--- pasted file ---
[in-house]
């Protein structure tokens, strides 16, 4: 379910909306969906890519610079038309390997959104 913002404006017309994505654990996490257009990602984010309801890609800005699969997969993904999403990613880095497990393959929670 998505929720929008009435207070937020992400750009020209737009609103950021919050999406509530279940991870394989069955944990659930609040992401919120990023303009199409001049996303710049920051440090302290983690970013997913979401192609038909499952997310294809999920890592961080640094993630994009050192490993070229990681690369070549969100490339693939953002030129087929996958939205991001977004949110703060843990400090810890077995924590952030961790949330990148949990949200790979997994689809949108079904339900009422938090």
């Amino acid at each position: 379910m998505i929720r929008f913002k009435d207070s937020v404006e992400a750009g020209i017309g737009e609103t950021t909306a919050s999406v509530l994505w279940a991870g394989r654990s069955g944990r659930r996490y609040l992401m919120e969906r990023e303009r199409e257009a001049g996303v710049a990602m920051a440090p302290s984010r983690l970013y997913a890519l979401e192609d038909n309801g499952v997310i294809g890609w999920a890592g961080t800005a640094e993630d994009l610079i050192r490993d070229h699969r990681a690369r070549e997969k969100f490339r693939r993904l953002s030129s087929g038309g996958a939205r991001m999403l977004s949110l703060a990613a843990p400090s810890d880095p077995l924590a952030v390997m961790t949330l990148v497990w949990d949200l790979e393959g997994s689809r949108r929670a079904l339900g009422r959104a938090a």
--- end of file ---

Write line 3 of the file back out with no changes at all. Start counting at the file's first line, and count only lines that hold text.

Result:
């Amino acid at each position: 379910m998505i929720r929008f913002k009435d207070s937020v404006e992400a750009g020209i017309g737009e609103t950021t909306a919050s999406v509530l994505w279940a991870g394989r654990s069955g944990r659930r996490y609040l992401m919120e969906r990023e303009r199409e257009a001049g996303v710049a990602m920051a440090p302290s984010r983690l970013y997913a890519l979401e192609d038909n309801g499952v997310i294809g890609w999920a890592g961080t800005a640094e993630d994009l610079i050192r490993d070229h699969r990681a690369r070549e997969k969100f490339r693939r993904l953002s030129s087929g038309g996958a939205r991001m999403l977004s949110l703060a990613a843990p400090s810890d880095p077995l924590a952030v390997m961790t949330l990148v497990w949990d949200l790979e393959g997994s689809r949108r929670a079904l339900g009422r959104a938090a």